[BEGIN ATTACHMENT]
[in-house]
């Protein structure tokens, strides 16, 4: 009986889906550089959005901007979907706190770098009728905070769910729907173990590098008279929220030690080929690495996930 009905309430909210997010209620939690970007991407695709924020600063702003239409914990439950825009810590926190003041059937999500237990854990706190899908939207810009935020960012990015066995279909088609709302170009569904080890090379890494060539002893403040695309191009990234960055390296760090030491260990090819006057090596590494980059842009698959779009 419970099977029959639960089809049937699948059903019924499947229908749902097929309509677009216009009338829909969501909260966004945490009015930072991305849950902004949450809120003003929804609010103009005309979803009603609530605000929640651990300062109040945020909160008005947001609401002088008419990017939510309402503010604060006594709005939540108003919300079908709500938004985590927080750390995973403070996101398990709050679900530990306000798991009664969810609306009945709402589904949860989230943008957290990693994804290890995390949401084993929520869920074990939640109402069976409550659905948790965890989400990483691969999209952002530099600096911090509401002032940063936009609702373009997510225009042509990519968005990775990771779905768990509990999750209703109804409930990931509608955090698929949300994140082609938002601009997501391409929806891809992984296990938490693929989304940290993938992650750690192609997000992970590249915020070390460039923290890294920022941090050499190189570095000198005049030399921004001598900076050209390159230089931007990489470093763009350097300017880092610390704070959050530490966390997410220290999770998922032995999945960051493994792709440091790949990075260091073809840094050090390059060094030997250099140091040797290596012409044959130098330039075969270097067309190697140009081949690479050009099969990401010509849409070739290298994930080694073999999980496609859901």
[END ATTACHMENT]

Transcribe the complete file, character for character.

[in-house]
């Protein structure tokens, strides 16, 4: 009986889906550089959005901007979907706190770098009728905070769910729907173990590098008279929220030690080929690495996930 009905309430909210997010209620939690970007991407695709924020600063702003239409914990439950825009810590926190003041059937999500237990854990706190899908939207810009935020960012990015066995279909088609709302170009569904080890090379890494060539002893403040695309191009990234960055390296760090030491260990090819006057090596590494980059842009698959779009 419970099977029959639960089809049937699948059903019924499947229908749902097929309509677009216009009338829909969501909260966004945490009015930072991305849950902004949450809120003003929804609010103009005309979803009603609530605000929640651990300062109040945020909160008005947001609401002088008419990017939510309402503010604060006594709005939540108003919300079908709500938004985590927080750390995973403070996101398990709050679900530990306000798991009664969810609306009945709402589904949860989230943008957290990693994804290890995390949401084993929520869920074990939640109402069976409550659905948790965890989400990483691969999209952002530099600096911090509401002032940063936009609702373009997510225009042509990519968005990775990771779905768990509990999750209703109804409930990931509608955090698929949300994140082609938002601009997501391409929806891809992984296990938490693929989304940290993938992650750690192609997000992970590249915020070390460039923290890294920022941090050499190189570095000198005049030399921004001598900076050209390159230089931007990489470093763009350097300017880092610390704070959050530490966390997410220290999770998922032995999945960051493994792709440091790949990075260091073809840094050090390059060094030997250099140091040797290596012409044959130098330039075969270097067309190697140009081949690479050009099969990401010509849409070739290298994930080694073999999980496609859901």